Bradley pitcher Mitch Janssen (Photo courtesy of Mitch Janssen)

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Bradley Pitcher Doubles As Pilot

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Mitch Janssen keeps a baseball in his flight bag.

It started as a practical thing – you never know when you may need to stretch your arm a bit – but now it’s largely symbolic for Janssen, a 20-year-old Bradley pitcher who is also a professional airplane pilot and flight instructor.

Bradley righthander Matthew Richey, who has been in a plane piloted by Janssen at least five times, said he’s impressed by how his teammate commands an aircraft.

“The first time I flew with him, I was sitting next to him while he was speaking to the air-traffic controller,” Richey said. “It was like Mitch was speaking a second language. I’ve never heard anyone talk like that before.”

Janssen recently became the youngest pilot rated to fly a specific type of multi-engine jet, the Phenom 100.

And, fittingly enough, his 2017 summer league team was … the Lafayette Aviators.

Janssen started training to be a pilot at age 16, and he already has more than 1,000 hours of flight time.

Those statistics – so far at least — overshadow his pitching numbers, which include last year’s 1-2 record and 7.53 ERA in 13 appearances, including four starts. 

But Janssen, a 6-2, 205-pound junior righthander, still dreams of becoming a pro pitcher before he embarks on his final destination as a commercial airline pilot for a major airline.

“Baseball comes before flying,” Janssen said.

Janssen, who has a 3.4 grade-point average while majoring in consumer sciences, manages to find time for books, baseball and planes.

As a full-time pilot for Synergy Flight Center in Bloomington, Illinois, Janssen recently took five hours out of his school schedule to fly a customer to New York before heading back and arriving on campus in time for a 3 p.m. baseball practice.

Janssen, who served as the co-pilot on that routine flight, has long been a multi-talented person.

In high school at Princeville (Ill.), he was a four-year letterman in baseball, football and basketball.

In football, he played quarterback, middle linebacker, kicker and punter. He could throw the ball 55 to 60 yards, and he once booted a 47-yard field goal in practice.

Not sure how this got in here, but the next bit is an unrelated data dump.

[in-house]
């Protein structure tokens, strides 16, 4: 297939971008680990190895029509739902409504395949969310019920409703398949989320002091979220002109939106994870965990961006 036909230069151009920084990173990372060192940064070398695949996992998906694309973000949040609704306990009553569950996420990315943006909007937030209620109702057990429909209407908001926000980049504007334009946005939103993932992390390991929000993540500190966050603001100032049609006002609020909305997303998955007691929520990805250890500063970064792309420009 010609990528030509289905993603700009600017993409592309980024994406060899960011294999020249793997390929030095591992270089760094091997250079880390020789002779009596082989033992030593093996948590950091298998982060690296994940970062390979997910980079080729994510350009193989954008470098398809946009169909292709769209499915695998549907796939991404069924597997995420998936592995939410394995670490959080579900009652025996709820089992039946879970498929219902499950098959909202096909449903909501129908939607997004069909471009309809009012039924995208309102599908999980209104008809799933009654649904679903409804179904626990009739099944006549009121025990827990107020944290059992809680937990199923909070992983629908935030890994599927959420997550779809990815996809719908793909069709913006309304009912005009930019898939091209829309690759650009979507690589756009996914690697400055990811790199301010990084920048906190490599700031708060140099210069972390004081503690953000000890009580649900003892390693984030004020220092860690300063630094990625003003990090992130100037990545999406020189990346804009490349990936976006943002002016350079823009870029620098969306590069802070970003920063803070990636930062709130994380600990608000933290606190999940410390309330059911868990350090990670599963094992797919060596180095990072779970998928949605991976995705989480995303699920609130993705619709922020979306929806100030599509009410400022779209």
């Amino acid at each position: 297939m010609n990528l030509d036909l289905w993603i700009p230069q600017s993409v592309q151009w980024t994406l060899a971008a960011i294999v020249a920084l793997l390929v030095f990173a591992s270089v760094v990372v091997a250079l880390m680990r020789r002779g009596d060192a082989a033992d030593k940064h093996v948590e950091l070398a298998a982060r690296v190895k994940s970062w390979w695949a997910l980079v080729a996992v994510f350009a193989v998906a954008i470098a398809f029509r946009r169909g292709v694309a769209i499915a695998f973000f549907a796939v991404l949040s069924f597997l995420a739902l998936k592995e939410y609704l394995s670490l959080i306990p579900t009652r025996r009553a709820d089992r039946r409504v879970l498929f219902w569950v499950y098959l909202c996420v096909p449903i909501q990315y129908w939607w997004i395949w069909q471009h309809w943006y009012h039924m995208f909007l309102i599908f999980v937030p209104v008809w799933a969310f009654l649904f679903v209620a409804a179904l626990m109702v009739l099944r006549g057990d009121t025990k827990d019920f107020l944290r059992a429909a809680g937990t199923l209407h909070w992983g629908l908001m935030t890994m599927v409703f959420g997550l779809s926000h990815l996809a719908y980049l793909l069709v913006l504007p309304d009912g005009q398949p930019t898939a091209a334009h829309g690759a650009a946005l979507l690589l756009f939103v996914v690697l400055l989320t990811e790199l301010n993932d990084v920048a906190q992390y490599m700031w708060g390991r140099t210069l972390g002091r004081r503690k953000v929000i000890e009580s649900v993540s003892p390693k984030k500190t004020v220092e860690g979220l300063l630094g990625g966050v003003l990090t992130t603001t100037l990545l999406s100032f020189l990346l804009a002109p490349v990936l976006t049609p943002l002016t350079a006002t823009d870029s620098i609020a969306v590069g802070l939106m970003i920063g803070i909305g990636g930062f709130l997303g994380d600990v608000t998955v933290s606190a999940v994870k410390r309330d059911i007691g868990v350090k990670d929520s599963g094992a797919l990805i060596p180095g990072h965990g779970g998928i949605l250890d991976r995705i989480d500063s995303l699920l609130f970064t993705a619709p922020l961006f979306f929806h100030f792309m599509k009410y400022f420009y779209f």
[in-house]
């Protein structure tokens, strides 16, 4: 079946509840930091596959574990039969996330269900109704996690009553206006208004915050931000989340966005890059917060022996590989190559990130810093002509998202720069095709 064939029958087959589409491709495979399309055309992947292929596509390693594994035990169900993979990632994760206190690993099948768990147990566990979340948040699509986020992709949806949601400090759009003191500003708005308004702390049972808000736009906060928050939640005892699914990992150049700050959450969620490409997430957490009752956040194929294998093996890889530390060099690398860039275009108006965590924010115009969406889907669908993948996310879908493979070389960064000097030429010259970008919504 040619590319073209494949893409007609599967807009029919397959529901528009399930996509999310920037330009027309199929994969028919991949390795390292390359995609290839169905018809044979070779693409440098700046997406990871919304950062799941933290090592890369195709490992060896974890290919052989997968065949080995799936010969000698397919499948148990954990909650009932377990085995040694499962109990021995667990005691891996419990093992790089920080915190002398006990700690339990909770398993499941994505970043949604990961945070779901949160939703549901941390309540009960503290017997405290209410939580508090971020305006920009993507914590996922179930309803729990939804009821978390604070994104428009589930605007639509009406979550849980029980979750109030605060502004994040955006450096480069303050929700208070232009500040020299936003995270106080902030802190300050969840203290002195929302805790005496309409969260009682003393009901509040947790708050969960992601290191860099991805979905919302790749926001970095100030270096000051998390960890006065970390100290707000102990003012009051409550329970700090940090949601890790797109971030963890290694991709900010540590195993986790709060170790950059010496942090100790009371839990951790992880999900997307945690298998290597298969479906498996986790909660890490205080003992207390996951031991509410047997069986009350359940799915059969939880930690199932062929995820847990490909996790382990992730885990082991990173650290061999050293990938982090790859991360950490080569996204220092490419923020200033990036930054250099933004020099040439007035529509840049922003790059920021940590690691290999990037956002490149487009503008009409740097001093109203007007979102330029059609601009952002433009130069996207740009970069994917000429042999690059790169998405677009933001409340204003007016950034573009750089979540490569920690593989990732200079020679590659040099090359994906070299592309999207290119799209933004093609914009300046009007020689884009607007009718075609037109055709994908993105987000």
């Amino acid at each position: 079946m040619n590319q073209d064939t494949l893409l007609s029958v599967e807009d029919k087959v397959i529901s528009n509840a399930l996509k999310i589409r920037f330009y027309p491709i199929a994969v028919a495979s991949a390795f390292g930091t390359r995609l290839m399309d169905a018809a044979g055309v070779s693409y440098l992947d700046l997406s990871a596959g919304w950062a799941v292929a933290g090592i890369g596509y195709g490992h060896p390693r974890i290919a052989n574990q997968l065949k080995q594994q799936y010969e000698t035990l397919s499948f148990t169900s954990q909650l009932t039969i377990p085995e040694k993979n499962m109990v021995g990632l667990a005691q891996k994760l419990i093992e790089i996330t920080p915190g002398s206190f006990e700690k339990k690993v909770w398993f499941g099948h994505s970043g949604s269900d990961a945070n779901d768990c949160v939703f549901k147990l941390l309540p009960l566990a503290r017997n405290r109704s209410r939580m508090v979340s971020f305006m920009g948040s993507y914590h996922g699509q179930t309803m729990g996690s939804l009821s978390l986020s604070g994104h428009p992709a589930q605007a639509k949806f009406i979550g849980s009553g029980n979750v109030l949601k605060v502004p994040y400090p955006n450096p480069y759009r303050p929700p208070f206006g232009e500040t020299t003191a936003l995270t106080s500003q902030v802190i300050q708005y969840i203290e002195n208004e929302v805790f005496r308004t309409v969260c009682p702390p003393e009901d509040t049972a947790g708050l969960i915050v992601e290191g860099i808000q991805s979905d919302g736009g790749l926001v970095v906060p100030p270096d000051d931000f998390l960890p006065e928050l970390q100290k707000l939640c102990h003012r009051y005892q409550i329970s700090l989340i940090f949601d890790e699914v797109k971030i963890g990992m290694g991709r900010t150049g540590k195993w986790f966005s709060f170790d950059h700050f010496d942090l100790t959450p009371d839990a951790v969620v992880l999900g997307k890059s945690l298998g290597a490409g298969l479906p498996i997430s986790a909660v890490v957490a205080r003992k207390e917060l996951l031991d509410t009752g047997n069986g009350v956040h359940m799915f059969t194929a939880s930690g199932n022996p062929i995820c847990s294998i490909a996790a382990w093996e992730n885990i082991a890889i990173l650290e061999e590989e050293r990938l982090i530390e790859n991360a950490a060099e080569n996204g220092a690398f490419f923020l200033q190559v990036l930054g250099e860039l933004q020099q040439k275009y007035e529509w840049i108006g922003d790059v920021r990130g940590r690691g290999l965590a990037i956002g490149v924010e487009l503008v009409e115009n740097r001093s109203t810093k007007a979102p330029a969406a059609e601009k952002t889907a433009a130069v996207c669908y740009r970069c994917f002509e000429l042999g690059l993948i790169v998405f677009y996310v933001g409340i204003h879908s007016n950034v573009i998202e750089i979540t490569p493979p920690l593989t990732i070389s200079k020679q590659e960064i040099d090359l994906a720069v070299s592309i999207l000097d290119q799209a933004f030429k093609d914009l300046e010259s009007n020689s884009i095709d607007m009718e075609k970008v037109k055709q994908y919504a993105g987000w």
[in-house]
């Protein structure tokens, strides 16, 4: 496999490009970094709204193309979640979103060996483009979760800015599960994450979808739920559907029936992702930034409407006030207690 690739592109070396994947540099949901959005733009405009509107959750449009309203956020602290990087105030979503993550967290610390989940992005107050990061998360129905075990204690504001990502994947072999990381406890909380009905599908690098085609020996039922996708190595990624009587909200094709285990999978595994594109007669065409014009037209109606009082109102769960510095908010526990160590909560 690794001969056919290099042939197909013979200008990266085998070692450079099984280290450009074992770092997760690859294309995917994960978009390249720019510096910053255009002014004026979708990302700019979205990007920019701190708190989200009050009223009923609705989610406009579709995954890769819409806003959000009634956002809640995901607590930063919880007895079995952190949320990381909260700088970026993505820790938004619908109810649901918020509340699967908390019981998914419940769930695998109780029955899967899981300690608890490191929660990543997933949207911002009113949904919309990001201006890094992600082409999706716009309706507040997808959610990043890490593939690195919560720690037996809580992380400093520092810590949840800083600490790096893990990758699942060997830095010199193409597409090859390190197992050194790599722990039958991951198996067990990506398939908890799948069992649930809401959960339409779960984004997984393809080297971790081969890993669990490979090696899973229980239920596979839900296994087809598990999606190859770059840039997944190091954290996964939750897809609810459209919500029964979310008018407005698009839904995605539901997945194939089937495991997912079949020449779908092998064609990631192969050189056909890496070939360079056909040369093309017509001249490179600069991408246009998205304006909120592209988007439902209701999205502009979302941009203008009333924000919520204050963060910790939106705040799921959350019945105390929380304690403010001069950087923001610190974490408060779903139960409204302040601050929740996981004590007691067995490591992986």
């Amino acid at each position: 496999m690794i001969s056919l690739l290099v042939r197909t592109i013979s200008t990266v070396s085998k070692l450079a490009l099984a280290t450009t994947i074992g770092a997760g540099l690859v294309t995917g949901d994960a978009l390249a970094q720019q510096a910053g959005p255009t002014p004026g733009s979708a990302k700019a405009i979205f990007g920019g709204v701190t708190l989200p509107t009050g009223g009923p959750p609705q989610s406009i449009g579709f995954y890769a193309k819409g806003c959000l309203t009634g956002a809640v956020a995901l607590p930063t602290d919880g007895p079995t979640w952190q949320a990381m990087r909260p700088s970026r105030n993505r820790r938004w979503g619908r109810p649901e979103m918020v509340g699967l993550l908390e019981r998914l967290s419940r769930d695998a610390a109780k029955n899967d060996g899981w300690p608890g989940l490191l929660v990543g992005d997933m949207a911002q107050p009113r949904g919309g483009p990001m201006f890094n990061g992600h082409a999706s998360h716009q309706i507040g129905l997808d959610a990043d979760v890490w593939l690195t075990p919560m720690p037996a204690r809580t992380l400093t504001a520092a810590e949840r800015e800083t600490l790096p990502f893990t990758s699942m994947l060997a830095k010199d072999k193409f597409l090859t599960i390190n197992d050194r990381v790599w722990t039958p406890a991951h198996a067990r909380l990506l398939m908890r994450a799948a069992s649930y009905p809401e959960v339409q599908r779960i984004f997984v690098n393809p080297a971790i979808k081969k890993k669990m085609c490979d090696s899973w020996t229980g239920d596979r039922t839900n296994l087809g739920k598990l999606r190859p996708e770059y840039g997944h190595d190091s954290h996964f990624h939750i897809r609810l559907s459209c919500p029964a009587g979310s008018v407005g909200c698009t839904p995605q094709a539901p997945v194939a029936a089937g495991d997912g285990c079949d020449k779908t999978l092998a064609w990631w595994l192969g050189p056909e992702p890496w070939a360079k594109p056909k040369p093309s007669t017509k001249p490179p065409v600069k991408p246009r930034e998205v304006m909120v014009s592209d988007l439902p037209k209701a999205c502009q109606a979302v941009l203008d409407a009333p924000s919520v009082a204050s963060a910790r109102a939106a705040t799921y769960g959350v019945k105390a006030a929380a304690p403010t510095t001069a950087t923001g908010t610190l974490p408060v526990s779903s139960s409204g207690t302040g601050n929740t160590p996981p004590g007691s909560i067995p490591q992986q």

But baseball has always been his passion – well, right along with flying. As a freshman at Bradley, he started two combined shutouts, including one that became a six-pitcher no-hitter against Robert Morris-Springfield, an NAIA school.

Bradley righthander Mitch Janssen (Bradley Athletics)

Janssen’s fascination with flight began at age 6 when he and his family flew to South Carolina for vacation.

The pilot, knowing it was Janssen’s first flight, gave the boy a gold-colored, plastic set of wings, the type he could pin to his lapel. Janssen spent the entire flight looking out his window, letting his imagination soar above the clouds.

From that point forward, any time his grandparents would take a flight, they would bring back a toy airplane for Mitch. Janssen would save them all, letting his grandparents know which planes were missing for his collection.

By the time his freshman year at Princeville had rolled around, Janssen was ready to go wheels up. He had done the research and figured out that Synergy Flight Center was the best place for him to learn to fly.

All he needed was his parents’ permission, and he got that without too much trouble.

“I was more nervous when he got his driver’s license than him flying,” said his mother, Stephanie Janssen. “There are way more people down here than up there.”

Students are eligible to get their private pilot’s license at age 17, and that’s exactly when Janssen got his – just one month after his birthday.

Since then, Richey and several of his teammates have been on planes piloted by Janssen, including Andrew Ivelia. Former teammates Spencer Gaa and Cord Perea have also taken the plunge.

However, Bradley first baseman Luke Mangieri is too afraid to go up with Janssen, who happens to be his roommate.

Even so, it’s obvious Mangieri respects Janssen’s accomplishments.

“I know he’s good – he’s a professional pilot,” Mangieri said. “It’s unreal how he manages his time. When he’s not in school or at practice, he’s in the air.”

Ironically, Janssen’s father, Steve, used to be afraid of flying, too. He didn’t get over his fear until his honeymoon with Stephanie in Jamaica nearly 23 years ago.

Steve’s life took new heights with Stephanie, and now he’s drawing inspiration from his son to do something he never thought he would accomplish or even attempt.

“I’m studying to get my pilot’s license,” Steve said. “Mitch is my instructor.”

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